Background: The original aesthetic lower facial reshaping procedure is chin augmentation. Whether it was done with an implant or a sliding genioplasty, this was the first skeletal facial augmentation procedure (excluding the nose) that changed the basic structure of the face. Whether done in isolation typically in younger patients or combined with facial rejuvenation (e.g., facelift) procedures in older patients, it has served as a foundational plastic surgery procedure that is widely known and performed.
As an extension of augmentation of the front part of the jaw, it naturally led to efforts at augmentation of the back of the jaw (jaw angles) as a more complete jawline enhancement effect. Jaw angle implants have been around for several decades but their implementation and use is dramatically different from chin implants. As common as chin implants are, jaw angle implants are far less performed for a variety of reasons. Patient demand is less, they are technically more challenging to perform, and the comfort zone of most plastic surgeons is far lower with them. But with new jaw angle implant designs and more educational opportunities available both them, both demand and surgeon familiarity is increasing.
Because of increasing patient demand and awareness, an overall jawline or lower facial reshaping change is becoming requested. To no surprise many chin deficiencies are associated with overall structural jaw weakness. Not infrequently the more complete jawline effect is sought by someone who has already had a chin augmentation procedure. Whether it be a chin implant or sliding genioplasty they have seen the initial benefits, or are desiring even further benefits over what they have initially achieved, and now seek a more complete jaw augmentation. Whether it is inadvertent or were using the chin augmentation as an initial foray into aesthetic surgery, they are now ready to ‘graduate’ into the full lower facial reshaping benefits.
Case Study: This male had a history of a prior sliding genioplasty (9mm horizontal advancement) which was uncomplicated and offered good aesthetic improvement. Thereafter he sought further horizontal chin increase as well as a more complete jawline augmentation effect.
Using his 3D CT scan a wrap around jawline implant was designed. In creating such designs there is always aesthetic judgments about what dimensional numbers will come close to creating the desired effect. With an existing sliding genioplasty in place this provides a good basis for knowing how to establish the chin dimensions. (projection, height and width) While this does not necessarily tell how to design the remaining two-thirds of the implant, knowing at least one-third is better than no thirds!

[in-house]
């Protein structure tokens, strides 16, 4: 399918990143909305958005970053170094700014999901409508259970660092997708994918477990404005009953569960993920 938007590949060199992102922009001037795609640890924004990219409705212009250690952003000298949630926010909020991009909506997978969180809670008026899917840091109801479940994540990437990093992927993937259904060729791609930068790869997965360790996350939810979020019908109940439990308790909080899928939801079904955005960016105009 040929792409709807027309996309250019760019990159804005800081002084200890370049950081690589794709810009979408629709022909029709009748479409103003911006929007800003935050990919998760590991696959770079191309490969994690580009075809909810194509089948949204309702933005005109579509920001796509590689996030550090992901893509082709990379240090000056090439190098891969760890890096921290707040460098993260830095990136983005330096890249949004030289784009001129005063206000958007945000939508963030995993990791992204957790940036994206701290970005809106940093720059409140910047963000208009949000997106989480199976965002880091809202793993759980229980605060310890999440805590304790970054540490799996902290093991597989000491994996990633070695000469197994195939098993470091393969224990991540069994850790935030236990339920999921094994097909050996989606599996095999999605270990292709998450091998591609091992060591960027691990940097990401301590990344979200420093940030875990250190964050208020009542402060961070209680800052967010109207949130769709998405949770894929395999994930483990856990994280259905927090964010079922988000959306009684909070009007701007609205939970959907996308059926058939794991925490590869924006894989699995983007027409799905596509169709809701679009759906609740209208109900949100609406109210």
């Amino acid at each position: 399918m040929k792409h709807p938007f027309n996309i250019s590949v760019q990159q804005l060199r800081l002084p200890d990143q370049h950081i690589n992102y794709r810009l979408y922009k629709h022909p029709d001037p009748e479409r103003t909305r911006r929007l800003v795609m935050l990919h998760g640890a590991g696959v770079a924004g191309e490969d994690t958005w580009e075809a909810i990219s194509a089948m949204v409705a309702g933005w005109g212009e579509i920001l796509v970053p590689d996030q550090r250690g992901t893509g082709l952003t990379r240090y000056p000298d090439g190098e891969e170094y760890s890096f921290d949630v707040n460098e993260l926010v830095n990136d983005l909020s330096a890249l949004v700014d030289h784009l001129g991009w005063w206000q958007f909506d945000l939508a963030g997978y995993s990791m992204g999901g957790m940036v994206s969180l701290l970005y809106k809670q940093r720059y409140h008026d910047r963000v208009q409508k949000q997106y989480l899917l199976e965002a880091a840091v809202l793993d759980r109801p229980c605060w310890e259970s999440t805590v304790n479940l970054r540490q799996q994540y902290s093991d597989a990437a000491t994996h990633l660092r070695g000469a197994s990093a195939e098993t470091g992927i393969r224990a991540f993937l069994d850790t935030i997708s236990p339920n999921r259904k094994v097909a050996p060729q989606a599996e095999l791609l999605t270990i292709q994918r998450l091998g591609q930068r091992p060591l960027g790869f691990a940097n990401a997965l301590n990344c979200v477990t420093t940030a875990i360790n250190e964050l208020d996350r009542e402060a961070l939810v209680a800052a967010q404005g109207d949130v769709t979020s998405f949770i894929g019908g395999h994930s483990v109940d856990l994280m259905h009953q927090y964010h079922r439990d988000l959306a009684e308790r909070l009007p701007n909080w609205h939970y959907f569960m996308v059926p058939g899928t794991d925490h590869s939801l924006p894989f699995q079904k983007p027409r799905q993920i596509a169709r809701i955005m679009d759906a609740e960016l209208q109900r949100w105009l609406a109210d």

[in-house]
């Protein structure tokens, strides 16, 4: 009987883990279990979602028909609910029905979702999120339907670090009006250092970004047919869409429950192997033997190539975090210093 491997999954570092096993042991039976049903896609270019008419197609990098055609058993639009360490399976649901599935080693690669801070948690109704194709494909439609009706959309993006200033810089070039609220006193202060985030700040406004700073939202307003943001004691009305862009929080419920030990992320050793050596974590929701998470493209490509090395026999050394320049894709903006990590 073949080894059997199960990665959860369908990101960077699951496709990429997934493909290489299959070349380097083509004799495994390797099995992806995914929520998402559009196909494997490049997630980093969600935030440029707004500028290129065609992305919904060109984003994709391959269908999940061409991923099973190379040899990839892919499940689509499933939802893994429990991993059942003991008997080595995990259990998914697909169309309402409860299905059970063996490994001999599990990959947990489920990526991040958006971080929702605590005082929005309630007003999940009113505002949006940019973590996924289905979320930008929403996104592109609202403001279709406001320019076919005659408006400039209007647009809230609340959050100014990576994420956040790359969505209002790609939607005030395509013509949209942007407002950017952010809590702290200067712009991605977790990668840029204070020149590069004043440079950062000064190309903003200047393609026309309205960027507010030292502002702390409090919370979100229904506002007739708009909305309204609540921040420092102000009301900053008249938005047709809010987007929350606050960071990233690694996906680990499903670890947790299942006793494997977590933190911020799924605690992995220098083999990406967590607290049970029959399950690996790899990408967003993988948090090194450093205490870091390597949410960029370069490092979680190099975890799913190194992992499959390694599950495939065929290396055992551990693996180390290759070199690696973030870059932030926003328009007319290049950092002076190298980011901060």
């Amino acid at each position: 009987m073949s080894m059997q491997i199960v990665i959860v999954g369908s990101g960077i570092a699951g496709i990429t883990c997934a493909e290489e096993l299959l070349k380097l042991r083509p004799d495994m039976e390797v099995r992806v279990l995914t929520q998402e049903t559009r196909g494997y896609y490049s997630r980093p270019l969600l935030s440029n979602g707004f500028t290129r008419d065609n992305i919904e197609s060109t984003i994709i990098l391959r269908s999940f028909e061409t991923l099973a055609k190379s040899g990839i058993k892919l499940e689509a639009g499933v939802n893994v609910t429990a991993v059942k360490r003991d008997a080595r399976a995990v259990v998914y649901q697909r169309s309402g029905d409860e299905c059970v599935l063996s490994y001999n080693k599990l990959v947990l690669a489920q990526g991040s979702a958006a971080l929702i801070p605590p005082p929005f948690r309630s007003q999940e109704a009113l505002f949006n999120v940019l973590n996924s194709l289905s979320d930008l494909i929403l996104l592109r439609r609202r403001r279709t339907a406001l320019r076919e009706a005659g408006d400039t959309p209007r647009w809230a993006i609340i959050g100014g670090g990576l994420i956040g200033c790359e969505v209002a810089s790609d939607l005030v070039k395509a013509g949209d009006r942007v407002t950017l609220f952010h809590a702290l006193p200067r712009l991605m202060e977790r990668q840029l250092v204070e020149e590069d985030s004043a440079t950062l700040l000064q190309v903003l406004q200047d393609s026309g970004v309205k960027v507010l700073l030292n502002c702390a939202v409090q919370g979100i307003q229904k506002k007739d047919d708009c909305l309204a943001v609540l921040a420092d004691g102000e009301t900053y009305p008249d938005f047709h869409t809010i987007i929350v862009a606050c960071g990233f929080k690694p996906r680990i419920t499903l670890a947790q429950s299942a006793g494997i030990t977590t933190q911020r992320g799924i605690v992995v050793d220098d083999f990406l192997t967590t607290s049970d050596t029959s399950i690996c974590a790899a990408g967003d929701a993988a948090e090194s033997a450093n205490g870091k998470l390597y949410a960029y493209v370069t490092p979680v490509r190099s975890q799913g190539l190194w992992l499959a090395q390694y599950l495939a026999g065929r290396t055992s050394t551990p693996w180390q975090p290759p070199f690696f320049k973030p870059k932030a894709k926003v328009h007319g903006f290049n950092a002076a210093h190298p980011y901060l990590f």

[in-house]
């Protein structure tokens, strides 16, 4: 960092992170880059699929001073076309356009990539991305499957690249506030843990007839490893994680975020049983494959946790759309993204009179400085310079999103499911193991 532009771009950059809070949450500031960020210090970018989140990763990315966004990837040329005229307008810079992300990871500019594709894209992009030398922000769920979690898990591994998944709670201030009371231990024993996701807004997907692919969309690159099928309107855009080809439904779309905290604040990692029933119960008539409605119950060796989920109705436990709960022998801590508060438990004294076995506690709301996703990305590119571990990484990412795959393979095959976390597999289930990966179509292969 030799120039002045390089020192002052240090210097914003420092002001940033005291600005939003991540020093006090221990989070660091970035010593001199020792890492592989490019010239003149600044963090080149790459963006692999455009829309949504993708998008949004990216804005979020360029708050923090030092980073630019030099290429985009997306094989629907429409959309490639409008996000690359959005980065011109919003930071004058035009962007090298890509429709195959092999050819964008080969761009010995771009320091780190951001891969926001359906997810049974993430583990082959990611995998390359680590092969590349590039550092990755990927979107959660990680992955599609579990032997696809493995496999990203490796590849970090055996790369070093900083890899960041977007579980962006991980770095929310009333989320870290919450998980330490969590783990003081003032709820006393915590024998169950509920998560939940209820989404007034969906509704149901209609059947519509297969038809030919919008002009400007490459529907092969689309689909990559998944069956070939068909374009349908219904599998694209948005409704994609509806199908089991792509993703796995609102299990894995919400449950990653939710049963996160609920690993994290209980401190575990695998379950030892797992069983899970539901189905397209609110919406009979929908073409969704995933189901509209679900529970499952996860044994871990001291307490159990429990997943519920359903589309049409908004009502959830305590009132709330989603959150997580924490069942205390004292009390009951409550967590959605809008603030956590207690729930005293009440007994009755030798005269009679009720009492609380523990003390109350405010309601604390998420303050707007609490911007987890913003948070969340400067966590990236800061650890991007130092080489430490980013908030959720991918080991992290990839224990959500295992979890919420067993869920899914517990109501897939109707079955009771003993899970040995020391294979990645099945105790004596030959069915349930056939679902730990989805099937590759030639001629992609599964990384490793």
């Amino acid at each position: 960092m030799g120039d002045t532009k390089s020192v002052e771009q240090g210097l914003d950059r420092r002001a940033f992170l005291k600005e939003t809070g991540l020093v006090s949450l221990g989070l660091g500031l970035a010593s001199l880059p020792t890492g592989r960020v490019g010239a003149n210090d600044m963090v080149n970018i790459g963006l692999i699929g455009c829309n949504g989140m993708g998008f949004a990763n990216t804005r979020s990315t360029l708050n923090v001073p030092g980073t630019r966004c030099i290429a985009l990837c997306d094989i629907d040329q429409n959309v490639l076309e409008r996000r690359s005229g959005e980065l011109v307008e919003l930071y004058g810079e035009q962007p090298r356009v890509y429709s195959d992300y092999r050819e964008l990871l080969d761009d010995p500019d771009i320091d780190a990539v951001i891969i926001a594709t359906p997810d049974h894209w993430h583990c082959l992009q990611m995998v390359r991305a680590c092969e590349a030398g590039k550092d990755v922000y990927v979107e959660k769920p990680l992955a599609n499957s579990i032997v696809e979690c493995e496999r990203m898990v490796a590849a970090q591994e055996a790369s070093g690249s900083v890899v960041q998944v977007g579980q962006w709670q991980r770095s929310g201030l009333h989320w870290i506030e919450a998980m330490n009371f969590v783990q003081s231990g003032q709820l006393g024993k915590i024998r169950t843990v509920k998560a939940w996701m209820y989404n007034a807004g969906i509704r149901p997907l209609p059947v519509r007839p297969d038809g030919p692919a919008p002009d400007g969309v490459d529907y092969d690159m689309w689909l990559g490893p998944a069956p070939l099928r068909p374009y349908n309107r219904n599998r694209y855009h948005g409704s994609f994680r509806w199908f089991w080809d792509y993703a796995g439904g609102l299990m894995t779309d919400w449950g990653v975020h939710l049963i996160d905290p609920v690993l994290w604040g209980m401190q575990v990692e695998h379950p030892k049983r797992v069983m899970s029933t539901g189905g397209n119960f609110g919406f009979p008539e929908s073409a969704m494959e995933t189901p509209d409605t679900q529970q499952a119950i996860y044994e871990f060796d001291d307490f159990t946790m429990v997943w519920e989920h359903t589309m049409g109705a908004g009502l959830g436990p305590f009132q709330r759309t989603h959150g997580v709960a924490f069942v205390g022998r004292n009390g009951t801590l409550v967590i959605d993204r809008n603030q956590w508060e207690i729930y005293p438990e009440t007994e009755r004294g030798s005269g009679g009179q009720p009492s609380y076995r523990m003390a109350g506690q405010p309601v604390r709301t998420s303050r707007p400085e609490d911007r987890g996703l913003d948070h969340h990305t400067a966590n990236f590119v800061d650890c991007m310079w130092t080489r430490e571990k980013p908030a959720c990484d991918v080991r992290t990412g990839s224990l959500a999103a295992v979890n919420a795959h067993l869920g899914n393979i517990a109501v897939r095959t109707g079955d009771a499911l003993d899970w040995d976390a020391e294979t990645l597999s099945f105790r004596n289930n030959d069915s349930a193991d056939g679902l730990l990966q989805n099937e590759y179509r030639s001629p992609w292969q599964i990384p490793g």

The imprint of the sliding genioplasty plate could be seen on the back side of the jawline implant design. The internal wedges on the inside of the jaw angle portion are to aid a front to back one-piece implant placement technique.
Under general anesthesia and through a three incision method the custom jawline implant was successfully placed and secured.
Of all custom jawline implant patients that I have seen over the past ten years, over half have already had prior jaw surgery. This could include chin implants, sliding genioplasties, jaw angle implants, jaw angle and V-line jaw reductions, orthognathic surgery and even previous custom jawline implants. For some of these patients getting a custom jawline implant is an aesthetic graduation from a prior more limited procedure. For others they have such an implant to jawline deficiencies left behind from the prior surgery.
1) Some form of chin augmentation, such as a sliding genioplasty, is often an unknown first step towards a custom jawline implant.
2) The changes created by the initial sliding genioplasty provides invaluable insight into how to design 1/3 of the custom jawline implant.
3) The sliding genioplasty plate can often be used as an implant positioning guide for the overlay jawline implant in the chin area.
Dr. Barry Eppley